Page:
May 28, 2020 is the 10th Annual World Hunger Day.
We invite you to join The Hunger Project in bringing awareness to the more than 820 million people living in chronic hunger during an unprecedented global crisis.
On World Hunger Day – and every day – we ask the world to come together with a shared goal of realising healthy, fulfilling lives of self-reliance and dignity for all people. Current events have illustrated that we are all linked – our individual and collective actions affect each other and our shared planet. We’re seeing, in real time, that the solutions to our greatest challenges lie within each of us and our communities.
UN World Food Programme Executive Director, David Beasley has announced that, at the same time we are dealing with the COVID-19 pandemic, we are also on the brink of a hunger pandemic. Influences such as this pandemic, climate change or economic turbulence affect millions of people on the cusp of food insecurity because of price hikes or breaks in the food supply chain. The reality is, COVID-19’s impact is taking us further away from the Sustainable Development Goal of ending all forms of hunger and malnutrition by 2030.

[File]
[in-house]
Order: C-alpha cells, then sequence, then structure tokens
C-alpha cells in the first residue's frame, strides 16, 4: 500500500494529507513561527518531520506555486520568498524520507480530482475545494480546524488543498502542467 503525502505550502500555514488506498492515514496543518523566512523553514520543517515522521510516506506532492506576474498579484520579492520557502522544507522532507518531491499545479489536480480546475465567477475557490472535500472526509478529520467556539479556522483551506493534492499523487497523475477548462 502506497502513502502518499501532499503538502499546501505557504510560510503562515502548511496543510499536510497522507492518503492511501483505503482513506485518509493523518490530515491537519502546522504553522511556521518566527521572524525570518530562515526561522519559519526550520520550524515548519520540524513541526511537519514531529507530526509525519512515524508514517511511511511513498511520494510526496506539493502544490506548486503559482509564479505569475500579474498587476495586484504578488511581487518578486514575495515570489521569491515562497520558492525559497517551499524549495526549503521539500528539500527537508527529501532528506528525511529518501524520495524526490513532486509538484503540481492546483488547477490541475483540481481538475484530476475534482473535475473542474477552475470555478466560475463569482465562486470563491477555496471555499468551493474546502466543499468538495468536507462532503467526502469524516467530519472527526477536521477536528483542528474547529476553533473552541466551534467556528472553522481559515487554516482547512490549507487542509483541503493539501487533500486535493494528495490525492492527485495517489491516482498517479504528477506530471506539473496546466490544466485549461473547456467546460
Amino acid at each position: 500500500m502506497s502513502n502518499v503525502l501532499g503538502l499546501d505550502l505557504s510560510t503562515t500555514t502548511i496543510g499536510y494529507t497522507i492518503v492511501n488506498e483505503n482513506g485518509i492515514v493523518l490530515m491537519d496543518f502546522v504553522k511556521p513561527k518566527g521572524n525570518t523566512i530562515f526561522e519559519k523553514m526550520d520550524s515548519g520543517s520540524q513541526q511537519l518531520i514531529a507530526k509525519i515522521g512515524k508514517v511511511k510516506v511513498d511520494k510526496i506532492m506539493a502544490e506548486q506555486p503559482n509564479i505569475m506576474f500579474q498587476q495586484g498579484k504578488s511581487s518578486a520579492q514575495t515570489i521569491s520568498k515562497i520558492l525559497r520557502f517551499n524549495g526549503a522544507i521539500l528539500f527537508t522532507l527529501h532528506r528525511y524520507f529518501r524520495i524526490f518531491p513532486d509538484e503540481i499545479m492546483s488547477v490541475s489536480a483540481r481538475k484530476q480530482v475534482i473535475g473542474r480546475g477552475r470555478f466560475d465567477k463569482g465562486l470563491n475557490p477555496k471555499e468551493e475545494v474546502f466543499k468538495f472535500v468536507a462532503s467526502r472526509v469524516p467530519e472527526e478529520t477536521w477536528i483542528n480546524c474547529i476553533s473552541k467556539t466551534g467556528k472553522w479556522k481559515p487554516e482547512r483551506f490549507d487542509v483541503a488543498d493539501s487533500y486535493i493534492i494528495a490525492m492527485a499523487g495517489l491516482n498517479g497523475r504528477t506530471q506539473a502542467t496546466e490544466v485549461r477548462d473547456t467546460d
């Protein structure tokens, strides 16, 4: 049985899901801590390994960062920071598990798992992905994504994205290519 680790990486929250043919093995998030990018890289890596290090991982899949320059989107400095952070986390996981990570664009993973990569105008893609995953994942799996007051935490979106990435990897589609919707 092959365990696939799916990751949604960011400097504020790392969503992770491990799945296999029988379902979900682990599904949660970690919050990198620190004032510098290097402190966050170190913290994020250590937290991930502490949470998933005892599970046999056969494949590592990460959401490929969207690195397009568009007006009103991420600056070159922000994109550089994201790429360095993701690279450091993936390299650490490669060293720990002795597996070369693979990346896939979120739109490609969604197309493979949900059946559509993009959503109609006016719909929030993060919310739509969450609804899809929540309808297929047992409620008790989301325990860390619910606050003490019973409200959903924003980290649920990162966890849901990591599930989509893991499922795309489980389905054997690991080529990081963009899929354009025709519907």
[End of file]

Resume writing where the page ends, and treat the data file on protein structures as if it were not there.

As we face this time together, it’s critical that the very people in crisis are empowered to address it powerfully in their communities – no matter where they live.
Our existing network of 500,000 volunteers, partners and community-minded elected leaders across 13 Program Countries are responding rapidly, locally, and sustainably.
By sharing and investing on World Hunger Day, you join Hunger Project partners and millions of people in rural communities who are innovating collaborative solutions in the face of the current crisis – women and men who have reached across political and cultural boundaries in meaningful ways to act as agents of their own development for the greater good.
Why is community-led development important in creating a sustainable solution to hunger?
Individual and community ownership of local development goals is critical for lasting change. Actions are most successful if decisions are made close to the people. This requires effective national and local government working in partnership with the people. Building self-reliance and resilience at a community level is key to ending hunger. Learn more about our unique position of community-led response to COVID-19.
What is The Hunger Project approach?
Ending hunger is not about handouts. Since 1977, The Hunger Project has demonstrated success with sustainable, gender-focused strategies that are led by communities. We prioritise three critical elements that, when combined, empower people to make significant progress in overcoming hunger:
- Empowering women as key change agents.
- Mobilising people at the grassroots level to build self-reliance.
- Forging effective partnership with local governments.